of the Senate are trying to outdo each other in offering senior
citizens a prescription drug benefit under Medicare. In this
feverish process, many policymakers are drafting badly designed
legislative proposals that lack the serious structural reform
necessary to improve the Medicare program -- guaranteeing an
explosion of new costs that further jeopardizes the program's
There is no disagreement about the need to integrate
prescription drug coverage into Medicare's benefit structure. Since
Medicare's inception, the pace of medical innovation has been
dramatic. There has been a revolution in the ability to diagnose
and treat illnesses, and much of that improvement has come from the
development of effective pharmaceuticals-true wonder drugs that can
extend and improve the lives of millions of people. But Medicare's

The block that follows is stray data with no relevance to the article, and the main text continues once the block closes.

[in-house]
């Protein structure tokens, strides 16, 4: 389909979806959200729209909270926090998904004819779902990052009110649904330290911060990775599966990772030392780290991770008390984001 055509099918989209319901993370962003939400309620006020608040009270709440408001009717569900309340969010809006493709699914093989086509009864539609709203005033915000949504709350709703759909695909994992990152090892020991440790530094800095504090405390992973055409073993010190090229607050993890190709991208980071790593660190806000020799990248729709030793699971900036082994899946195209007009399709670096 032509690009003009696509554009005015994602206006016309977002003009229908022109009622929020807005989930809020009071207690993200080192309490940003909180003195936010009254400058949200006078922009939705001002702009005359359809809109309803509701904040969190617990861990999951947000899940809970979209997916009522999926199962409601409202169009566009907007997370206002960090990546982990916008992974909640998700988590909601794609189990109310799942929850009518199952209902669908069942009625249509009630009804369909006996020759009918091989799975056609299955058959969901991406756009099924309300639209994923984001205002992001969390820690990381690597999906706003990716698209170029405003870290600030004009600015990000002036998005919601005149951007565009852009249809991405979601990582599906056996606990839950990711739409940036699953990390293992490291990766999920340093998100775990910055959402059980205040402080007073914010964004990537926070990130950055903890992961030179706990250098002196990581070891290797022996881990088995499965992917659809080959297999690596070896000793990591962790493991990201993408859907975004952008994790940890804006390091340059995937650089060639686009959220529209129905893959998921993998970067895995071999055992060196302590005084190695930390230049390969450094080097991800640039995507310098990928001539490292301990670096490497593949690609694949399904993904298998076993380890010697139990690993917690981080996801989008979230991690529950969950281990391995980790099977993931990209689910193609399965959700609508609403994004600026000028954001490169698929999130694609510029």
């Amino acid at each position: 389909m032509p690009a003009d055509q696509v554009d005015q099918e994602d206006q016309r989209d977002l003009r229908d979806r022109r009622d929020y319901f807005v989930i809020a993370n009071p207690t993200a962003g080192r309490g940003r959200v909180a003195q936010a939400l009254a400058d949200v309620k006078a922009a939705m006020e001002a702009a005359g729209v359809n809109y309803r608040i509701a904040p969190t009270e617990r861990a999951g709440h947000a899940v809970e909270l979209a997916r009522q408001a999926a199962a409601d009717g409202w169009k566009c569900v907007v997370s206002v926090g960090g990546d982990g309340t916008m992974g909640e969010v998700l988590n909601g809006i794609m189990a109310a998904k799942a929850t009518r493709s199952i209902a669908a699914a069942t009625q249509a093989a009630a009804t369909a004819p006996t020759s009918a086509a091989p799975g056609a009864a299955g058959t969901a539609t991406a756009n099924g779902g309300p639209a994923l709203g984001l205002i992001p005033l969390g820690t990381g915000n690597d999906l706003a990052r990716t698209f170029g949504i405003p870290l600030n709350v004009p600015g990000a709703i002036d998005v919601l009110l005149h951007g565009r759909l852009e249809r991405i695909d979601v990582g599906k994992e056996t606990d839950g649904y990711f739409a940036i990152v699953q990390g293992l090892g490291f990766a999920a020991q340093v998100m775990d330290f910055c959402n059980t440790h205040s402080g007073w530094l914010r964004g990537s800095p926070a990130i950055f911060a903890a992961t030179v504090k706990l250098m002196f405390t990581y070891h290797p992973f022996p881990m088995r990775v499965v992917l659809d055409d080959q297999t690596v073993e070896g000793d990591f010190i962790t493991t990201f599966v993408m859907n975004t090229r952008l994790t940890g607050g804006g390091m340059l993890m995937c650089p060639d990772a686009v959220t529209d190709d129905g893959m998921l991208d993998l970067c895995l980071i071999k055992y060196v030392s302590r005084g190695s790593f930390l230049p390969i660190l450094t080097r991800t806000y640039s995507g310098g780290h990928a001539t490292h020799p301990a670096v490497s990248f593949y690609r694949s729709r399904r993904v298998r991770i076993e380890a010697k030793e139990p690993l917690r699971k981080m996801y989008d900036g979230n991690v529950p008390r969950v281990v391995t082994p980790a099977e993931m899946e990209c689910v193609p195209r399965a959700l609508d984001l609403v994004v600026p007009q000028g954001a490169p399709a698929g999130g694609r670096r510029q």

benefit structure has not kept pace with these improvements in
modern health care.
The national debate, then, is over the best way to deliver the
drug benefit. Instead of trying to craft a complicated and highly
regulatory Medicare drug program, Congress could give direct and
immediate assistance to those senior citizens most in need who do
not now have access to drug coverage, primarily those with lower
incomes. Congress could do this simply by combining a prescription
drug discount card with a generous federal subsidy to cover senior
citizens' routine drug costs, coupled with a plan to provide
private financial protection against the high drug costs facing
some seniors. This not only would solve the problem of senior
access to drug coverage, but also would be a crucial first step
toward Medicare modernization.
Why the Leading Senate Drug Proposals
Would Make Matters Worse
There is more at stake in the policy debate than simply making
pharmaceuticals more affordable for seniors. Decisions made about
the way that benefit is delivered can affect the nature of health
care in this country. Will patients and their doctors continue to
have an ability to choose the best medical treatment? Will